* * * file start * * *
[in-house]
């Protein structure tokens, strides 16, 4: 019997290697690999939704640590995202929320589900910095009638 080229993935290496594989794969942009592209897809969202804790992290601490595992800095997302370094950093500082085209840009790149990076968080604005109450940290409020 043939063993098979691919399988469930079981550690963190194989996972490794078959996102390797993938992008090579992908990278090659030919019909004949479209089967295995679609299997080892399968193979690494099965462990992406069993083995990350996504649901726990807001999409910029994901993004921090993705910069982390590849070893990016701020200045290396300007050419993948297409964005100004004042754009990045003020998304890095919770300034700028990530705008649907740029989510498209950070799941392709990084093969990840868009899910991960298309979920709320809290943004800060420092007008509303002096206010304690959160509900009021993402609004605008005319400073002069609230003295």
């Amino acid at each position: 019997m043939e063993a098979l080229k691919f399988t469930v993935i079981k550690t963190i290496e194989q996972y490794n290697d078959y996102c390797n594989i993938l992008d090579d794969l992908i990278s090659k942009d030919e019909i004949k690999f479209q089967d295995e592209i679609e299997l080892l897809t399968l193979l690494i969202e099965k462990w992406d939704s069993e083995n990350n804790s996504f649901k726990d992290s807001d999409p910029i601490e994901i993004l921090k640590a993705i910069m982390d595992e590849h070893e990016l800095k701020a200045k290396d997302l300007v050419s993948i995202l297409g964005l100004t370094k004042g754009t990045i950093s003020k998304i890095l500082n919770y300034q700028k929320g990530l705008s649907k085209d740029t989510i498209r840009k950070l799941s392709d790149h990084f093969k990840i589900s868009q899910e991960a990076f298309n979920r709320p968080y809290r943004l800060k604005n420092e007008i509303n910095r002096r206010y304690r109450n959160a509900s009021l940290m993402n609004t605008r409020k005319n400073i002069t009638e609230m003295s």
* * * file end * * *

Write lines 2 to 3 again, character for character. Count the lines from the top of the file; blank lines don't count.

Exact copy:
């Protein structure tokens, strides 16, 4: 019997290697690999939704640590995202929320589900910095009638 080229993935290496594989794969942009592209897809969202804790992290601490595992800095997302370094950093500082085209840009790149990076968080604005109450940290409020 043939063993098979691919399988469930079981550690963190194989996972490794078959996102390797993938992008090579992908990278090659030919019909004949479209089967295995679609299997080892399968193979690494099965462990992406069993083995990350996504649901726990807001999409910029994901993004921090993705910069982390590849070893990016701020200045290396300007050419993948297409964005100004004042754009990045003020998304890095919770300034700028990530705008649907740029989510498209950070799941392709990084093969990840868009899910991960298309979920709320809290943004800060420092007008509303002096206010304690959160509900009021993402609004605008005319400073002069609230003295």
């Amino acid at each position: 019997m043939e063993a098979l080229k691919f399988t469930v993935i079981k550690t963190i290496e194989q996972y490794n290697d078959y996102c390797n594989i993938l992008d090579d794969l992908i990278s090659k942009d030919e019909i004949k690999f479209q089967d295995e592209i679609e299997l080892l897809t399968l193979l690494i969202e099965k462990w992406d939704s069993e083995n990350n804790s996504f649901k726990d992290s807001d999409p910029i601490e994901i993004l921090k640590a993705i910069m982390d595992e590849h070893e990016l800095k701020a200045k290396d997302l300007v050419s993948i995202l297409g964005l100004t370094k004042g754009t990045i950093s003020k998304i890095l500082n919770y300034q700028k929320g990530l705008s649907k085209d740029t989510i498209r840009k950070l799941s392709d790149h990084f093969k990840i589900s868009q899910e991960a990076f298309n979920r709320p968080y809290r943004l800060k604005n420092e007008i509303n910095r002096r206010y304690r109450n959160a509900s009021l940290m993402n609004t605008r409020k005319n400073i002069t009638e609230m003295s």